Videoconferencing for businesses

I worked several years in a position that required me to travel quite frequently. I enjoyed the opportunity to visit many places that I would have never visited on vacation, but I also had to accept disadvantages not always easy to overlooked. Those who travel often for business purposes are aware of these disadvantages: broken plans, frustrations of the family, life or health risks, fatigue, missed important moments, etc..

In the last weeks I worked on a project about the benefits of videoconferencing solutions for business. Besides the direct benefits to companies such as cost savings, flexible and homogeneous teams or shorter time to market, there is an particular added benefit for the employees: improved quality of life. How is this happening? There are two main directions: support for teleworking and avoiding a significant part of business travel.

At least in theory, teleworking opens an unexpected opportunity for employers to recruit from anywhere, being able to choose the best resources on the market. We are not there yet, at least not widely, but the opportunity to regularly work from home is used frequently as a benefit offered to employees. One thing worth mentioning is the responsibility that falls on the shoulders of the employee, which, at least in terms of work ethic, must deliver a similar quality of work as the activity conducted in the office. In this context, videoconferencing is a great tool that can help maintain team cohesion while its members are located in different points. I even know departments leaders who chose the videoconference as a permanent replacement of the weekly status meetings with the team leaders.

Most often we think of videoconferencing as a replacement for travels to countries at the end of the world. The advantages are obvious in this case, but why looking so far when the examples are right under our eyes? I do not know how many of the people working in big cities see love to go from one to another company’s headquarters, located at the opposite end of the city. Many times I lost 2-3 hours in traffic for a discussion of 10-15 minutes. It is frustrating, costly and it’s not environmentally friendly. From personal experience I know that face to face discussions are necessary in some cases, as phone conversations often distort the message. However, even if not considering telepresence, full-size video conferencing that creates almost a natural experience but is very expensive, I think that in 9 of 10 cases requiring eye contact, meetings could be successfully replaced by a videoconference.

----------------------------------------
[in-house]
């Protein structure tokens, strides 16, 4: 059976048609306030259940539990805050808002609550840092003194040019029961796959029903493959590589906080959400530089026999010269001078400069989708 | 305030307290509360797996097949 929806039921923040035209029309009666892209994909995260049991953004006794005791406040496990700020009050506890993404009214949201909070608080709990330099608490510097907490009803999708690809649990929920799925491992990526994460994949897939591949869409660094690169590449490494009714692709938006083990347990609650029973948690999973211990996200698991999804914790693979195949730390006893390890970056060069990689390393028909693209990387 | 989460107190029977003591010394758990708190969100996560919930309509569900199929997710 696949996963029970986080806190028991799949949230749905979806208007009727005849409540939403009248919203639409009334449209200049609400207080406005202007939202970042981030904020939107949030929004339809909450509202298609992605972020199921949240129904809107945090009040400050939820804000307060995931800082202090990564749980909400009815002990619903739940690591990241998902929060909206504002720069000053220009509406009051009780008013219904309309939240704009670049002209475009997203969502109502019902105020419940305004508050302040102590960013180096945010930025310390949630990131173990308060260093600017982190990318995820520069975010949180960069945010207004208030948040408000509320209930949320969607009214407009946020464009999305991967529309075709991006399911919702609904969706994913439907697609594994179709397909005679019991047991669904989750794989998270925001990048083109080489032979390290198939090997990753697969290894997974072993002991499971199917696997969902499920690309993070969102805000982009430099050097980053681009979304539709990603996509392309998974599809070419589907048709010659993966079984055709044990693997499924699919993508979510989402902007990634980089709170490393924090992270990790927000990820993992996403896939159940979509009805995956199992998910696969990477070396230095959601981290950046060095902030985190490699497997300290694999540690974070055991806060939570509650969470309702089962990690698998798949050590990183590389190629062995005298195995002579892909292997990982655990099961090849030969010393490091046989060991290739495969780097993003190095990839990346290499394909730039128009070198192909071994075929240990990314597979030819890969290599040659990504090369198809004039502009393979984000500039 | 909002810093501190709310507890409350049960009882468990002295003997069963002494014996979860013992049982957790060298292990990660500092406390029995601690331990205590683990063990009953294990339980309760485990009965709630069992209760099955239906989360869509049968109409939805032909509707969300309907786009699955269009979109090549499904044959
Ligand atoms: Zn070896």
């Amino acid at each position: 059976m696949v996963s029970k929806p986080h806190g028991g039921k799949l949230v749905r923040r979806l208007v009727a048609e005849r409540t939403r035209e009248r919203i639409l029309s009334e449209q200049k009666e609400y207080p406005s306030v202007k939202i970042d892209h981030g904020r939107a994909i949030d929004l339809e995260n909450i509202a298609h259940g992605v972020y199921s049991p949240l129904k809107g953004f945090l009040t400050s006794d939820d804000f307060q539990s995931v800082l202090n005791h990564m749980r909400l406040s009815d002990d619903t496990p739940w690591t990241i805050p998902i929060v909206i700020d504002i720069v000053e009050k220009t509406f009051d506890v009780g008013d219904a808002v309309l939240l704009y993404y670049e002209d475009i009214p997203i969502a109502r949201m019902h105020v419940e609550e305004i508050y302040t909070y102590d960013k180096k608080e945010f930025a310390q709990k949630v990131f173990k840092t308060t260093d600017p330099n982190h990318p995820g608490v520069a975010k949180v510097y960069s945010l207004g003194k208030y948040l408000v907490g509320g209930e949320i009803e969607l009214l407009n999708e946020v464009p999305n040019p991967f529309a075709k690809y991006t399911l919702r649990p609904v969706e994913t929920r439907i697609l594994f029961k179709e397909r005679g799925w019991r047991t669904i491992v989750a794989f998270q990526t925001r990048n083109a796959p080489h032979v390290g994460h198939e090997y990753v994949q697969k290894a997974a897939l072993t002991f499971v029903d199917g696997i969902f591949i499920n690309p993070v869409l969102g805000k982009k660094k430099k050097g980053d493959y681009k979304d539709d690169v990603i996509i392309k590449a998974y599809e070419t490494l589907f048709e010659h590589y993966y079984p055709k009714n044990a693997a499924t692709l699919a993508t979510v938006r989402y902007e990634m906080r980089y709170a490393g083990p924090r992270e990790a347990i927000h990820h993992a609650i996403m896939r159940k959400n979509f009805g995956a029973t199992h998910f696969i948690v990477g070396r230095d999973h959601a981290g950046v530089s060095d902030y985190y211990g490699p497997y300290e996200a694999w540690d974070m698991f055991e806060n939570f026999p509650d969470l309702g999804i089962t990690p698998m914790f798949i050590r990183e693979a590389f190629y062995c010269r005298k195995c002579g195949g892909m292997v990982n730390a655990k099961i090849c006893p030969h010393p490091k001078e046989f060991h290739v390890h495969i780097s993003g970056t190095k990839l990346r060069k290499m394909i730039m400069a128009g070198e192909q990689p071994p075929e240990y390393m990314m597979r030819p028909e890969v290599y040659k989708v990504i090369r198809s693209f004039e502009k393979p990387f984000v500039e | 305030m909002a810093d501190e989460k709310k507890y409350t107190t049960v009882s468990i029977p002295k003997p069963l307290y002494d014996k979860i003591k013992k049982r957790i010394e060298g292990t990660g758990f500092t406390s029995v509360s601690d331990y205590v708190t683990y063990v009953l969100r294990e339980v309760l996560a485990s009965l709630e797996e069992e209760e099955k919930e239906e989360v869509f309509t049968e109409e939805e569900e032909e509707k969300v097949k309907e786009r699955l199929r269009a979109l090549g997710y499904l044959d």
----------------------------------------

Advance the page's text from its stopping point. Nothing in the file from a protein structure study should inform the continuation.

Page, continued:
To be clear, when I say videoconferencing, I’m not referring to Skype. Skype is a nice tool for personal use, but it’s not applicable to business. Experience provided by this kind of tool would not raise to the required level. Videoconferencing for businesses must meet strict requirements regarding the quality and high availability of the service.

I am not for the total replacement of human contact with technology tools. They lack the social component and distort to some extent the message, but when the situation allows it, I recommend using tools that make life easier and better balanced. Instead of 2 hours lost through traffic, I prefer to have one hour in the park:)